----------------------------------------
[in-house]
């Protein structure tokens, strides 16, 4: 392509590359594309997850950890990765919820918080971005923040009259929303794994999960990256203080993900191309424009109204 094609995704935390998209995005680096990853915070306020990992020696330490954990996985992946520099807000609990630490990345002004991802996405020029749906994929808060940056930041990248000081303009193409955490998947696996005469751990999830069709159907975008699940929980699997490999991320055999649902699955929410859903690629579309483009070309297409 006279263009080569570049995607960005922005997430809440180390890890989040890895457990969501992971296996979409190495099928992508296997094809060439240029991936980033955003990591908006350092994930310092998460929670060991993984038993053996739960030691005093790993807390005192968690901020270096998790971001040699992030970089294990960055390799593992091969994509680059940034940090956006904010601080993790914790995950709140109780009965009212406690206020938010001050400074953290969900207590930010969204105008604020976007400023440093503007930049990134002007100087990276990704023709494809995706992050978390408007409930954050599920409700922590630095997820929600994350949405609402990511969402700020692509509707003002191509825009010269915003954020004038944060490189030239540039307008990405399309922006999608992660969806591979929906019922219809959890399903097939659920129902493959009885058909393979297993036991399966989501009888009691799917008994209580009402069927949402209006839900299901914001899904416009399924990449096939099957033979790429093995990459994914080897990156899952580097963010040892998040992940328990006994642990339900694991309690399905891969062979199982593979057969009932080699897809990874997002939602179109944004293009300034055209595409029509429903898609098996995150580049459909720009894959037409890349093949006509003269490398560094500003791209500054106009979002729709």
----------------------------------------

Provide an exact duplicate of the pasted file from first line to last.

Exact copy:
[in-house]
């Protein structure tokens, strides 16, 4: 392509590359594309997850950890990765919820918080971005923040009259929303794994999960990256203080993900191309424009109204 094609995704935390998209995005680096990853915070306020990992020696330490954990996985992946520099807000609990630490990345002004991802996405020029749906994929808060940056930041990248000081303009193409955490998947696996005469751990999830069709159907975008699940929980699997490999991320055999649902699955929410859903690629579309483009070309297409 006279263009080569570049995607960005922005997430809440180390890890989040890895457990969501992971296996979409190495099928992508296997094809060439240029991936980033955003990591908006350092994930310092998460929670060991993984038993053996739960030691005093790993807390005192968690901020270096998790971001040699992030970089294990960055390799593992091969994509680059940034940090956006904010601080993790914790995950709140109780009965009212406690206020938010001050400074953290969900207590930010969204105008604020976007400023440093503007930049990134002007100087990276990704023709494809995706992050978390408007409930954050599920409700922590630095997820929600994350949405609402990511969402700020692509509707003002191509825009010269915003954020004038944060490189030239540039307008990405399309922006999608992660969806591979929906019922219809959890399903097939659920129902493959009885058909393979297993036991399966989501009888009691799917008994209580009402069927949402209006839900299901914001899904416009399924990449096939099957033979790429093995990459994914080897990156899952580097963010040892998040992940328990006994642990339900694991309690399905891969062979199982593979057969009932080699897809990874997002939602179109944004293009300034055209595409029509429903898609098996995150580049459909720009894959037409890349093949006509003269490398560094500003791209500054106009979002729709």